In the waning days of 2019, a new coronavirus was reported to have emerged in the central Chinese city of Wuhan. Reports linked initial clusters of cases to a seafood market (one where many animal species were slaughtered and sold). In the subsequent weeks the virus has spread throughout the province, to other parts of China, and now to countries around the world, with cases reported in four of the six regions of the World Health Organization (Western Pacific, Southeast Asia, Americas, and Europe.)
The epidemiologic information about the virus is being developed by teams of researchers around the world, yet as of January 26, we still do not know exactly how infectious the virus is (how many people do we expect one person to infect), we do not have confirmation regarding routes of transmission, its precise severity, nor if any therapeutics are more helpful than others. In the absence of such data, guidance to the public has amounted to:
- Wash your hands,
- Cover your cough,
- Stay away from sick animals or humans,
- Cook meat and eggs thoroughly, and
- Get your flu shot (which is not effective against a coronavirus, but will help keep down the number of potential influenza patients- a disease with very similar symptoms.)
With growing public fear and few other options in terms of protective measures to take, decision-makers have advised against travel to China, and the Chinese government has taken the unprecedented move of limiting the movement of more than 50 million people by ceasing all transportation in and out of major cities. All of this is taking place during the Lunar New Year—a time when typically over 380 million people in China travel to be with family.
This virus, like other highly infectious, serious diseases in a highly mobile population, spreads across geopolitical boundaries and requires multisectoral coordination and collaboration in order to effectively respond and mitigate the consequences of the outbreak. It underscores why global health governance is critical to saving lives.
‘The virus like other highly infectious, serious diseases… underscores why global health governance is critical to saving lives.’
The International Health Regulations (IHR) is the governing treaty for global preparedness and response to public health emergencies. This agreement has evolved over 150 years with changes in science and technology, with the last major revision coming in 2005, following the emergence and spread of SARS around the world. This treaty guides the declaration of public health emergencies of international concern; provides processes for public health, travel, and trade recommendations during a public health emergency; tasks WHO with coordinating an international response; allows WHO to utilize a multitude of sources to inform their actions; is supposed to prevent nations from taking non-evidence based actions as part of the response (such as closing borders); and requires information sharing and communication during a public health emergency. It also requires nations to develop core public health infrastructure so that they are able to rapidly detect, assess, and report a public health emergency, as well as mount an initial response.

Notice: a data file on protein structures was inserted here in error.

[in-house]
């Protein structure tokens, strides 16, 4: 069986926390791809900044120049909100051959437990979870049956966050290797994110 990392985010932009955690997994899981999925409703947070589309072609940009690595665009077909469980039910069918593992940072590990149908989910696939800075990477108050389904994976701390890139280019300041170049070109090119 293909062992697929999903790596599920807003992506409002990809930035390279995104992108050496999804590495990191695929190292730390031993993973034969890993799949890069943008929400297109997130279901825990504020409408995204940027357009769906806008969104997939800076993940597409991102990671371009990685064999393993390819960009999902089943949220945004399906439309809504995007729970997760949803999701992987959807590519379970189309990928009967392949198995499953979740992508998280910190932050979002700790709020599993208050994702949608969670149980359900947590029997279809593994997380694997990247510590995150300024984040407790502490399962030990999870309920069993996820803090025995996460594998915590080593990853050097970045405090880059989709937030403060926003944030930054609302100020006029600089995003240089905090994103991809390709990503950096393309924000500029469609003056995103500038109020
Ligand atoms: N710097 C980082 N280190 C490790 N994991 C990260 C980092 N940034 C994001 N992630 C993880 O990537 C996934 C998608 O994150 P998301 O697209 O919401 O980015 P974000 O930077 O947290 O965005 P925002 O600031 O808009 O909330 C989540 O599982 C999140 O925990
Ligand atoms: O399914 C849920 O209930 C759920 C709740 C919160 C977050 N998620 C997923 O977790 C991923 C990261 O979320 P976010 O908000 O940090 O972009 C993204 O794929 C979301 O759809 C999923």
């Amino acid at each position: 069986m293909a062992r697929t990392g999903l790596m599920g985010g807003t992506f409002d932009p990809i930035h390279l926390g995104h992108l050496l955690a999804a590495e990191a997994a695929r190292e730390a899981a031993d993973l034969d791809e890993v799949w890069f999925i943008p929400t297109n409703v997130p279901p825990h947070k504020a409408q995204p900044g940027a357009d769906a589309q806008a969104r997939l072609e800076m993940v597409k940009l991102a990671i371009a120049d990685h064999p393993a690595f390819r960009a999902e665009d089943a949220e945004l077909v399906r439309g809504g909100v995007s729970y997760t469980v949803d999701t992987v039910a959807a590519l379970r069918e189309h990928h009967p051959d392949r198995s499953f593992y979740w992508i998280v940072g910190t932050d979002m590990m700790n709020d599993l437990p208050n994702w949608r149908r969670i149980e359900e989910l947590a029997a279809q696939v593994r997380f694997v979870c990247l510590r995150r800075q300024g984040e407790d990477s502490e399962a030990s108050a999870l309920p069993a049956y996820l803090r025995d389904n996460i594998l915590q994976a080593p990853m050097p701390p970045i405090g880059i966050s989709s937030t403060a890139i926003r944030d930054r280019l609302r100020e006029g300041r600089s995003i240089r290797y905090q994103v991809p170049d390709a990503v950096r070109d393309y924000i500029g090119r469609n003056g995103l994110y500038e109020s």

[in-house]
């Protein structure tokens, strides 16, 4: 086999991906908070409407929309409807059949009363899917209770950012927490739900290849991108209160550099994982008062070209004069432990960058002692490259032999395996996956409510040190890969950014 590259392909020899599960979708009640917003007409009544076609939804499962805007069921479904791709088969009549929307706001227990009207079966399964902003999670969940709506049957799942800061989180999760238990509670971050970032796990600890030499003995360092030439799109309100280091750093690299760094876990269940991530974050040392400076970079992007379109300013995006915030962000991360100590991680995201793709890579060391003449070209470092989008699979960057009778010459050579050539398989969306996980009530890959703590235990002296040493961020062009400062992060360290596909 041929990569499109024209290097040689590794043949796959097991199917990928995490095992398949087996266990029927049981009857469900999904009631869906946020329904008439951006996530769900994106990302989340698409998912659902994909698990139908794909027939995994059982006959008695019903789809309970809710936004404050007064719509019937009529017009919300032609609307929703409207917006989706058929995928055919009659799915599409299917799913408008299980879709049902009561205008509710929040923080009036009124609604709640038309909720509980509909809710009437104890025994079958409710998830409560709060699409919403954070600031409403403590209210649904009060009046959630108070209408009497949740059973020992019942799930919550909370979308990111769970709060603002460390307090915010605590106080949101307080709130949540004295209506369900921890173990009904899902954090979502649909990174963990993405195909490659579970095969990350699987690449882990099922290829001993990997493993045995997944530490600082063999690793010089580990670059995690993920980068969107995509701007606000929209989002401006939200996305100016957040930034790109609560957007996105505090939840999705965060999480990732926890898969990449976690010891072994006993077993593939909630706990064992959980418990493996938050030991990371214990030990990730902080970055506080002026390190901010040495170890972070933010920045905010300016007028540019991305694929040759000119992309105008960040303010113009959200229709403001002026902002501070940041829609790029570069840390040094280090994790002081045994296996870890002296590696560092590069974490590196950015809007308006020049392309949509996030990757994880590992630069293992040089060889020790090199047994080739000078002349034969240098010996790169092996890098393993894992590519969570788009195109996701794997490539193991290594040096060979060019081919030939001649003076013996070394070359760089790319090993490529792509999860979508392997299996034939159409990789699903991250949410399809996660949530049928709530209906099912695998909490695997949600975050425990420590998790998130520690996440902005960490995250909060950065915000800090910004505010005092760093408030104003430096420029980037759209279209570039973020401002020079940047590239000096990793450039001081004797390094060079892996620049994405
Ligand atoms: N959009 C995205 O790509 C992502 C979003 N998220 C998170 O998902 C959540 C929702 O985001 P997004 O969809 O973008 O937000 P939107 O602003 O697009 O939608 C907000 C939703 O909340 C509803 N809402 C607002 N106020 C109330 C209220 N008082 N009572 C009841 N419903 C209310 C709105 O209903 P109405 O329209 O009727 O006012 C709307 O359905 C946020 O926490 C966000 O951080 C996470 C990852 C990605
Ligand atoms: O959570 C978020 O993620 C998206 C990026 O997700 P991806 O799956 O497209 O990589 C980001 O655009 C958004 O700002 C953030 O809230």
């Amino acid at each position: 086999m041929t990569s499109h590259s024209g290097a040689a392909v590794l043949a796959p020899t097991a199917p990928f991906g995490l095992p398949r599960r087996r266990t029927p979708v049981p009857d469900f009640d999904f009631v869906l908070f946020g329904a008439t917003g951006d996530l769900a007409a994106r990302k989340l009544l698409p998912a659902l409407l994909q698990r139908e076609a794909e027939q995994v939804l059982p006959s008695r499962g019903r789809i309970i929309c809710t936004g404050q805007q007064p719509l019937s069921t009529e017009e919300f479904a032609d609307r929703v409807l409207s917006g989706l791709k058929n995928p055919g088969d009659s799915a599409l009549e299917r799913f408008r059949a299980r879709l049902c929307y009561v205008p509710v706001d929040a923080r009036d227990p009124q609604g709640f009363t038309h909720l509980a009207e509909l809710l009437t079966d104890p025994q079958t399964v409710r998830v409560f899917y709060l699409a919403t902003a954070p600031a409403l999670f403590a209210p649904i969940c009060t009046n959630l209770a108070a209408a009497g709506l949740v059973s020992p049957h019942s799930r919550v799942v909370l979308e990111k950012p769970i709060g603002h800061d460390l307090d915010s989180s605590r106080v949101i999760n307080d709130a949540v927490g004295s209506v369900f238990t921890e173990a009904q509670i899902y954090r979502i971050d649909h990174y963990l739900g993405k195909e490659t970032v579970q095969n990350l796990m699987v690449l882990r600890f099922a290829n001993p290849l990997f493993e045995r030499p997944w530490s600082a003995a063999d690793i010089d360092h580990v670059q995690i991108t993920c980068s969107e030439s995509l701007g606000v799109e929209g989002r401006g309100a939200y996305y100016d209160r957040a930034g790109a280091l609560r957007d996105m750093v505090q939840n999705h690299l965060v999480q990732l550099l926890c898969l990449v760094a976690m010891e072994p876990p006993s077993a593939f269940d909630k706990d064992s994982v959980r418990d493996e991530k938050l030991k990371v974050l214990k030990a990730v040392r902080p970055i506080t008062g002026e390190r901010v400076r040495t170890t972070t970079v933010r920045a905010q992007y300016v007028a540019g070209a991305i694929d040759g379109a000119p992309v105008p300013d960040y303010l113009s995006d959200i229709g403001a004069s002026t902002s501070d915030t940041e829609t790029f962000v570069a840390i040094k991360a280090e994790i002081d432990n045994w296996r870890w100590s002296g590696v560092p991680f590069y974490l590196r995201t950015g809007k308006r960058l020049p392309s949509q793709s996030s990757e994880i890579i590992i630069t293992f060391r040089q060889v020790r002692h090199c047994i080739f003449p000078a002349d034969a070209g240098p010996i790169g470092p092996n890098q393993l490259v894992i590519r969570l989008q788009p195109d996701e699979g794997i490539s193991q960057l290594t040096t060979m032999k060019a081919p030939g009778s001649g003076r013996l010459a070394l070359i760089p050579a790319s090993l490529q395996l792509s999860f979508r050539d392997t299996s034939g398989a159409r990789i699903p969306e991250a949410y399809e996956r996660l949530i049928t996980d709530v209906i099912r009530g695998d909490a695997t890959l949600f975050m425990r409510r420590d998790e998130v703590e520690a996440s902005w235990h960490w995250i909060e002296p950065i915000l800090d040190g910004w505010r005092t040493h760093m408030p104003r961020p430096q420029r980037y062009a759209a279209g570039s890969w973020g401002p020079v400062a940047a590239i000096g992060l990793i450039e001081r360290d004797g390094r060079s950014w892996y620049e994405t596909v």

The IHR also explicitly speaks to the importance of respecting human rights and only curtailing travel and trade when absolutely necessary. These conditions create critical global norms for the member states of the World Health Organization, particularly in light of quarantines and other social distancing measures that have been instituted to control the spread of the disease.
‘The WHO needs to become the trusted and timely source of verified epidemiologic information’
Even beyond the rights provided to the WHO by the 196 parties to the IHR, the organization can be a beacon of information, promoting and eventually approving new countermeasures, providing ethical standards for the response, and sharing best practices for clinical care during an outbreak. Yet, the organization is not sufficiently resourced to sustain response activities, particularly in light of other public health emergencies around the world, including an Ebola outbreak that continues to ravage the conflict-prone northeast region of the Democratic Republic of the Congo. Over the coming weeks, WHO will be responsible for making a determination as to whether the emerging outbreak constitutes a Public Health Emergency of International Concern (PHEIC) and providing evidence-based recommendations regarding travel, clinical care, and any non-pharmaceutical measures. The WHO needs to become the trusted and timely source of verified epidemiologic information, pushing any reticent county to take productive response actions and managing the use of any experimental medical countermeasures.
This outbreak will test the WHO, but it will also underscore the importance of strong global governance of disease in the face of an infectious respiratory disease spreading around the world. In the immediate future, we must ensure WHO has all the tools it requires to manage this outbreak. Over time, we will need to investigate how to strengthen the tools for global governance and ensure that the systems we have in place are fit for purpose in an evolving world.